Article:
Saturday, October 22, 2011

Yosemite (part 3)

Our last trip into Yosemite took us 22 miles up Tioga Pass Road to the trail-head for North Dome, supposedly a fairly strenuous 10 mile hike (with the requisite side trips).  As it turned out, the information was right.  Much of the hike was through beautiful woods with occasional glimpses of what was to come.  The start was a bit slippery as the snow was on the trail.

After a couple of miles we stopped for some water and a snack (Pop-Tarts).  

As we sat on a log to rest, I noticed a round marker embedded in a large rock by the trail.  We got up to read the marker which was a geological survey marker from 1905.  

As we looked back, the remainder of our Pop-Tart had fallen off of the log.  Or so we thought.
This little fellow had evidently had been waiting to make his move.  He seemed to enjoy his prize.

We took a detour at about 3.5 miles to see Indian Rock Arch, a thirty story climb in a short distance.  It was well worth the effort.

As we hiked on, we got occasional glimpses of what we thought was North Dome.  But we were wrong, and when we arrived at a huge outcropping of rock we could see that we had a long hike down and back up to actually get to our destination. 

 It took some scrambling down a granite wall (thankfully with two huge spikes in the rock in case you needed them) and then a final climb up the dome to get the views we wanted of Half-Dome.

Notice the backward lean I have.  It gave us a strange feeling to look through the camera near the edge.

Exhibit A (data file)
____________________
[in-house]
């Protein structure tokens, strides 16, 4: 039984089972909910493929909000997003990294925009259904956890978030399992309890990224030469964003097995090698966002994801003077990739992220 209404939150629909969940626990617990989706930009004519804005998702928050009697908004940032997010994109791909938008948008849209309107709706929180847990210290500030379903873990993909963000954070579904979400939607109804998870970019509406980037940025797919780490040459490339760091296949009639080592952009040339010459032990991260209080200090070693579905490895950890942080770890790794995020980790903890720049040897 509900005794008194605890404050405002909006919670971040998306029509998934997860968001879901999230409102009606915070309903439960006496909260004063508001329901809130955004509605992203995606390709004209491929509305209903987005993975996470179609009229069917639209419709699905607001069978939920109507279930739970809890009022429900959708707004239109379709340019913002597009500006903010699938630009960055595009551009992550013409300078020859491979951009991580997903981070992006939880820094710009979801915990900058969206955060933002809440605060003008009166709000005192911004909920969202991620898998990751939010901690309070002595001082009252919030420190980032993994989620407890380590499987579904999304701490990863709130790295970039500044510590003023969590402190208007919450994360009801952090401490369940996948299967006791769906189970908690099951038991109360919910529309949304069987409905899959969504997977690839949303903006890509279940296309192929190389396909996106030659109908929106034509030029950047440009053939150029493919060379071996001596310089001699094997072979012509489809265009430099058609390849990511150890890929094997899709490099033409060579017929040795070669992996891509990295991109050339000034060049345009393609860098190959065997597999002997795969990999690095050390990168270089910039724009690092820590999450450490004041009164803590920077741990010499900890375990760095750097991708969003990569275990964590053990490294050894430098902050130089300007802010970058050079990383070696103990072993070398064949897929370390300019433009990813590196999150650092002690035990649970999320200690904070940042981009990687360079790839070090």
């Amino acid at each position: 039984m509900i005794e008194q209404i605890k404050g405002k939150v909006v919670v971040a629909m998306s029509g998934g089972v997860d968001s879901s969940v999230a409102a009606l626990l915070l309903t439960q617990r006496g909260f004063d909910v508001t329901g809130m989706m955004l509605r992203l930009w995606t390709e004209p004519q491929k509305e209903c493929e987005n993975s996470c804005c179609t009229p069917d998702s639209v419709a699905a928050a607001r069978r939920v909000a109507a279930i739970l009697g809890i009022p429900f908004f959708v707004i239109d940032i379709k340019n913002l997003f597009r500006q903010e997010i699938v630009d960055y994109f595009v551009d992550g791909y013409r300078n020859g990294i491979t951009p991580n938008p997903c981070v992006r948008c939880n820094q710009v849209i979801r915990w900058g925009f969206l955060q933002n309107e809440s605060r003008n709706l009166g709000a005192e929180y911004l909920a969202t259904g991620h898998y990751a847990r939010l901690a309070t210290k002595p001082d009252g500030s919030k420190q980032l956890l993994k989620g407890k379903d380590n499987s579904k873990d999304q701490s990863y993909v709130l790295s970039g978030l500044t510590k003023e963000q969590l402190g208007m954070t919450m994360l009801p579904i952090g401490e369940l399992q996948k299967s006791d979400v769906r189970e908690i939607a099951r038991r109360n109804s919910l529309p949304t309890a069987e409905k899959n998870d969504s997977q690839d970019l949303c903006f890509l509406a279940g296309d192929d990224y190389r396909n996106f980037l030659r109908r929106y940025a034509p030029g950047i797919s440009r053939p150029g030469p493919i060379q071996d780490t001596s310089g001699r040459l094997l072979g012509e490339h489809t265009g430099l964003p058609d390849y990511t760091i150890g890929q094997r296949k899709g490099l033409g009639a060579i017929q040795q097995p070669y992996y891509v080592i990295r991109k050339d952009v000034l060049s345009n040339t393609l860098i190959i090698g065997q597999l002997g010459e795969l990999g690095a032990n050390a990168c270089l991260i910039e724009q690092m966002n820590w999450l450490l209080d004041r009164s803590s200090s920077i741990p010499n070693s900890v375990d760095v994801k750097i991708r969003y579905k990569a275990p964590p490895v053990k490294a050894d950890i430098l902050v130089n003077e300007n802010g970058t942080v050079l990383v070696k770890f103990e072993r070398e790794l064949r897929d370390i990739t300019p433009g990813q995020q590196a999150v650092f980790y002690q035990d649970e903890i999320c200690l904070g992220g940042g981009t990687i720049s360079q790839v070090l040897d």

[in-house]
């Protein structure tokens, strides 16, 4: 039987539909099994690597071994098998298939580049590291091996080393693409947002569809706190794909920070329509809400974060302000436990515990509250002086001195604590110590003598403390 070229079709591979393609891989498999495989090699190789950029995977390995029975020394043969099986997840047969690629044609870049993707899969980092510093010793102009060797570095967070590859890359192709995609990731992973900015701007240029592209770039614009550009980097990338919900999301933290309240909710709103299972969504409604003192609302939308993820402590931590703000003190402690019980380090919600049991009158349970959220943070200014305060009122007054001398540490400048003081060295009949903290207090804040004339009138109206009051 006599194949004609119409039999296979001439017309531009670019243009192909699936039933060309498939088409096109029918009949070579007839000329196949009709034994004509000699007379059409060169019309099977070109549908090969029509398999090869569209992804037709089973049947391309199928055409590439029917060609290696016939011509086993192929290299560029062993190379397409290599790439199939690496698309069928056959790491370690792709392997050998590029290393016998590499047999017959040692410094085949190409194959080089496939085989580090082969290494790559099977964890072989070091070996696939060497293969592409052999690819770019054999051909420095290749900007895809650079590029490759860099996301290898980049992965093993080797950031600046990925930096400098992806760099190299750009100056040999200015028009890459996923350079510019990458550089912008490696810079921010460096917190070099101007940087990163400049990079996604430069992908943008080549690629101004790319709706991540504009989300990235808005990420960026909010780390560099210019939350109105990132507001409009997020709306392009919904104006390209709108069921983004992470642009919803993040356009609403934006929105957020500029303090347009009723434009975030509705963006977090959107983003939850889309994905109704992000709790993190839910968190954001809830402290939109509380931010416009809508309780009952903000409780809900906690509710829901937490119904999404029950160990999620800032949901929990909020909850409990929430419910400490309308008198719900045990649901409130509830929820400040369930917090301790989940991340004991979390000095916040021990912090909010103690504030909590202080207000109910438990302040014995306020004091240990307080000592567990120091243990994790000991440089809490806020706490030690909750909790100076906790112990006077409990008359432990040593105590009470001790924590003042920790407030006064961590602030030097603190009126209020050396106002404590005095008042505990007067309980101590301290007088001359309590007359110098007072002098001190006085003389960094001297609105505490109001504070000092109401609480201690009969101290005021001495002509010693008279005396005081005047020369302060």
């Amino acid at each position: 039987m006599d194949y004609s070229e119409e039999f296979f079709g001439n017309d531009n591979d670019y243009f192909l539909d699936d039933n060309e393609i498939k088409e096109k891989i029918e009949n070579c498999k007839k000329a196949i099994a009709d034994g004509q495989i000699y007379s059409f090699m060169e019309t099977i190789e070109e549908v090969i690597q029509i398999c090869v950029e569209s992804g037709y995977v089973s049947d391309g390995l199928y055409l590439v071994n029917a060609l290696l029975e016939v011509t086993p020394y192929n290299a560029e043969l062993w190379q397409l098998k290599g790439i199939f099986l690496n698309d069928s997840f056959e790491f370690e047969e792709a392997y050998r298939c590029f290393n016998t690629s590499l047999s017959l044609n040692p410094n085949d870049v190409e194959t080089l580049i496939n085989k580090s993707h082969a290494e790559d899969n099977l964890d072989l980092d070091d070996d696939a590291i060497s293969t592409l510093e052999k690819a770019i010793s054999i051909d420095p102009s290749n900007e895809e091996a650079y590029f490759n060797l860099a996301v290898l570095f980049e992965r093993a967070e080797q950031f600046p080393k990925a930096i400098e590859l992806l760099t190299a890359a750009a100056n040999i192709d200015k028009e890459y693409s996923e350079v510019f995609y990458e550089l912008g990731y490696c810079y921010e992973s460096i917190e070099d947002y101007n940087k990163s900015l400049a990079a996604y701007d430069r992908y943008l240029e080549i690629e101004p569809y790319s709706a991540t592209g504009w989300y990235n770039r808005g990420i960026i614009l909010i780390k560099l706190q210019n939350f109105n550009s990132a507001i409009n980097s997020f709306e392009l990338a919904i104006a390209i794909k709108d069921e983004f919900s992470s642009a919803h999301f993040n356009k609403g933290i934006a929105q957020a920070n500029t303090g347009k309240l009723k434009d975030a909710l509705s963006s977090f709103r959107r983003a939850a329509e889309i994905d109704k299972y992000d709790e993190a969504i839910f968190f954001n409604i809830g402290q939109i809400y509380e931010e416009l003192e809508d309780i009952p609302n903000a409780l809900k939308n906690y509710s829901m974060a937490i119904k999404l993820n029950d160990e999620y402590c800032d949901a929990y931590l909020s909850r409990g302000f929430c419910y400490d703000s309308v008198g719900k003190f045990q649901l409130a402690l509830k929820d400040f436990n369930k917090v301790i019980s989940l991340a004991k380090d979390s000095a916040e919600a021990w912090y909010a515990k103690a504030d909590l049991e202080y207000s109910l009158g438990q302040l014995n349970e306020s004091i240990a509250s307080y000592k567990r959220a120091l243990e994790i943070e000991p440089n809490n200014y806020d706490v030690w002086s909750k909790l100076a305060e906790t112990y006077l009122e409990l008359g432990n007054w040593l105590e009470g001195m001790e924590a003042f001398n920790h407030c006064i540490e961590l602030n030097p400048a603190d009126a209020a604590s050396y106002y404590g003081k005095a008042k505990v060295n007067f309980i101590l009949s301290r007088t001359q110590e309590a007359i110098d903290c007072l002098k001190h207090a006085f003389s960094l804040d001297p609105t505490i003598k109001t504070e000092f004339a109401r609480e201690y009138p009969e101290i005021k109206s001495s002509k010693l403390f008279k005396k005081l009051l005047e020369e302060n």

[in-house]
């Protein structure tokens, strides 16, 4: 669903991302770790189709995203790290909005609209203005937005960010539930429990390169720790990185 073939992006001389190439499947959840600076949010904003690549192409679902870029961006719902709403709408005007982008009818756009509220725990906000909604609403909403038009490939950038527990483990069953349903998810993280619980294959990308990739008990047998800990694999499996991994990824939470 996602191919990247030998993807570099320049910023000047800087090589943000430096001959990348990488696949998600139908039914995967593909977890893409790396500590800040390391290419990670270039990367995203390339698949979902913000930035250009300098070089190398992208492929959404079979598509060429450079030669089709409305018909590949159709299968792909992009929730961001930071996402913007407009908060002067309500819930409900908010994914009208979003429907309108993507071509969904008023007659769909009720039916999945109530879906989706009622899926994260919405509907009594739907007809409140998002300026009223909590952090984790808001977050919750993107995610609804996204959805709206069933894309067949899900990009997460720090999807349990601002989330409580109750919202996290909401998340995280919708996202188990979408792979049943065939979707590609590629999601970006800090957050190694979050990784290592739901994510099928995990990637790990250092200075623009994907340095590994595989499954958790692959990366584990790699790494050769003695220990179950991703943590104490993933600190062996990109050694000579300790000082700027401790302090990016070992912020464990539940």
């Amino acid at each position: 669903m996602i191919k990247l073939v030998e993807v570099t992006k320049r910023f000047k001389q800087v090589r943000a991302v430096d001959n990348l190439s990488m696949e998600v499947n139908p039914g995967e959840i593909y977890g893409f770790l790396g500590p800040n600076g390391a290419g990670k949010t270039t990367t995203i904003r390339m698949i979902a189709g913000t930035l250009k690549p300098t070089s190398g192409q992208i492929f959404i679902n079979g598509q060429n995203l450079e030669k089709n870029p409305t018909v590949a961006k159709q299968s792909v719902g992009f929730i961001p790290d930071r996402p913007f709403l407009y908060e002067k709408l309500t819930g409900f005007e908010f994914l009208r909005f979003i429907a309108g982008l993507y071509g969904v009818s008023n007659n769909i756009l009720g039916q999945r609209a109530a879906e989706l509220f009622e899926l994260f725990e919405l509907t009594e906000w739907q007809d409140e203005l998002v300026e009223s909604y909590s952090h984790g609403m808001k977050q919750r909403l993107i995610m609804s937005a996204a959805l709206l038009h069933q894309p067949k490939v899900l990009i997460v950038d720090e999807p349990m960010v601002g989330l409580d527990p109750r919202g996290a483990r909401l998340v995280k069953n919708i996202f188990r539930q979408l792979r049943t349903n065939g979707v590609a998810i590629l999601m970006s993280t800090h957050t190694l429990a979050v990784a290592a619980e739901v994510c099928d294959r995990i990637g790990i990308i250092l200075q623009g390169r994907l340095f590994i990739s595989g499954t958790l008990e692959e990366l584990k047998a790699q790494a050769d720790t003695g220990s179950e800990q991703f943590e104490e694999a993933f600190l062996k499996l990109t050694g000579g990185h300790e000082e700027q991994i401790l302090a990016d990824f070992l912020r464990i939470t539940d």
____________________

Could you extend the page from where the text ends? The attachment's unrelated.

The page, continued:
Looking down to the valley.

And a few parting shots from this hike.

Our stay in this area of California was one of our best.  We have seen so many wonderful parks in our travels and each one was special.  But we both agreed that Yosemite was the most strikingly beautiful of all of them.

We've now landed in southern California for a couple of weeks before heading to Arizona for November.  It was sad to leave Yosemite with its clear cool air.  It hit 94 today and it's smoggy here in Menifee.  Quite a change.

Friday, October 14, 2011

Yosemite (part 2)

This is a couple of days late as we are in one of only two places we've been where our Verizon coverage is next to nothing.  But here goes.
We took a short trip to see a small grove of Sequoias at Merced Grove and it was worth the trip.  Although we have been to Sequoia National Park, the size and beauty of the trees never ceases to amaze us.

Our next trip was a double hike with an anti-climactic finish at Glacier Point, one of the most visited views in the park. We started at the Sentinel Dome trail-head and were treated to beautiful views along the way.  The ascent to the top of the dome was not too tough and we got to see a 360 degree view of Yosemite.  

This is all that remains of the Jeffrey Pine made famous in an Ansel Adams photo.  The tree died in the seventies during a long drought despite volunteers hauling buckets of water to the top of the dome.  It finally fell in 2003.

After leaving Sentinel, we took the back route to Taft Point, known as one of the scariest overlooks in the park with just a small metal railing to keep you from falling.  In the warning we read, it's listed as "not just a fall, but a squish you like a bug fall".  And when we peaked over the edge, we knew why.